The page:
During the game tomorrow, August 2, 19 year-old Cody Ray DesBiens, a cancer patient from North Attleboro, MA, will be the guest public address announcer as part of "Conquer Cancer Night" at Fenway Park.
August begins and ends with large fundraisers for the team's official charity. This year is the 10th anniversary of the Red Sox Foundation's sponsorship of the Pan Mass Challenge, which takes place August 3-4. This year is also the 12th annual Red Sox Jimmy Fund Radio-Telethon on WEEI and NESN, which takes place August 27-28.
In addition, the Red Sox will help raise funds through a cell phone drive at the ballpark every August home game. Fans with used cell phones and smart phones - all makes and models - can bring them to Fenway Park gates during August home games. Fans can also donate their cell phones by going online to https://www.causesinternational.com/upcycle/jimmy-fund-red-sox and printing a free, Fed Ex label to ship their phone (100% data destruction guaranteed). The donation value for each cell phone is tax deductible. The cell phone drive is in partnership with Causes International, Inc.
Additionally, a permanent display commemorating the Jimmy Fund will be installed at Fenway Park later this month.
Other tributes taking place include honoring a Jimmy Fund patient before each game and the presentation of Jimmy Fund facts and trivia on the videoboard.
Red Sox personnel will also visit patients at the Dana-Farber Cancer Institute throughout the month. Today, Luis Tiant and Carlton Fisk will visit with patients.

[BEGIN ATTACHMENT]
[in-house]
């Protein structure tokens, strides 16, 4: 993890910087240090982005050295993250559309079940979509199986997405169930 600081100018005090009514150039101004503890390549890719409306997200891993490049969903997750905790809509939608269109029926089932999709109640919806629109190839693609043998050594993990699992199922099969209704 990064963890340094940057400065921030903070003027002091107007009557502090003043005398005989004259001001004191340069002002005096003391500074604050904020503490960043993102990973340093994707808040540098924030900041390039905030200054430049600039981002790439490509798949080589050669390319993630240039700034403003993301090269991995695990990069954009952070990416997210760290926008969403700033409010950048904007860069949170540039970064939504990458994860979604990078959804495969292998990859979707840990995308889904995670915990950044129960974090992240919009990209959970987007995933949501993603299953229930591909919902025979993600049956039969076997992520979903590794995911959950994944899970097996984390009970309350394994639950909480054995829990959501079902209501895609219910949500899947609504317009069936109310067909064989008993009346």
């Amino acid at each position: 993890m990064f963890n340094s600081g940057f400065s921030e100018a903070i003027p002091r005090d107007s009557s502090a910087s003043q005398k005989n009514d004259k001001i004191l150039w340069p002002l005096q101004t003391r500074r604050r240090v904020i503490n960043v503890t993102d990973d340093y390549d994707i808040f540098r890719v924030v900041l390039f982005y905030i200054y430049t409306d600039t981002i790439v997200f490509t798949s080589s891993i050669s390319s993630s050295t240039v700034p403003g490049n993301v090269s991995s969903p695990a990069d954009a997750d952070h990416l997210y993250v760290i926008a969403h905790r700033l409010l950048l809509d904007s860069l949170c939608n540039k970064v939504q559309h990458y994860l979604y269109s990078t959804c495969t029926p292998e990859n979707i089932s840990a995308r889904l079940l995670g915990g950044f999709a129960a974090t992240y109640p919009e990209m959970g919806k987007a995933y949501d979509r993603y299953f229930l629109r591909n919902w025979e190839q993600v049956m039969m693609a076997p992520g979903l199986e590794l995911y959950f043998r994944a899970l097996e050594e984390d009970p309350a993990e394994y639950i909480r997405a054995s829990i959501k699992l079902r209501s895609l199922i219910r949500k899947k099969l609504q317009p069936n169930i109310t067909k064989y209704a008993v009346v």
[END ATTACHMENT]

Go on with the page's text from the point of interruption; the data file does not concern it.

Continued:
The Red Sox' association with the cancer institute dates back to 1947, when Hall of Famer Ted Williams began visiting patients, often before arriving at the ballpark just up the street. His role as a pioneer in the development of the Jimmy Fund is commemorated in the bronze statue of him with a Jimmy Fund patient that stands outside Gate B at Fenway Park.
The Jimmy Fund was formally launched in 1948 when the Variety Club of New England (now known as the Variety Children's Charity of New England) organized a radio broadcast from the bedside of pediatric cancer patient Carl Einar Gustafson, who was nicknamed "Jimmy" because at the time, the stigma of cancer dissuaded people from revealing their names. Members of the Boston Braves took part in this fundraising broadcast, helping raise enough money to purchase a new television set for Jimmy.
From those origins, the Braves began an association with the Jimmy Fund, but when they moved from Boston to Milwaukee in 1953, the Red Sox adopted the Jimmy Fund as their official team charity.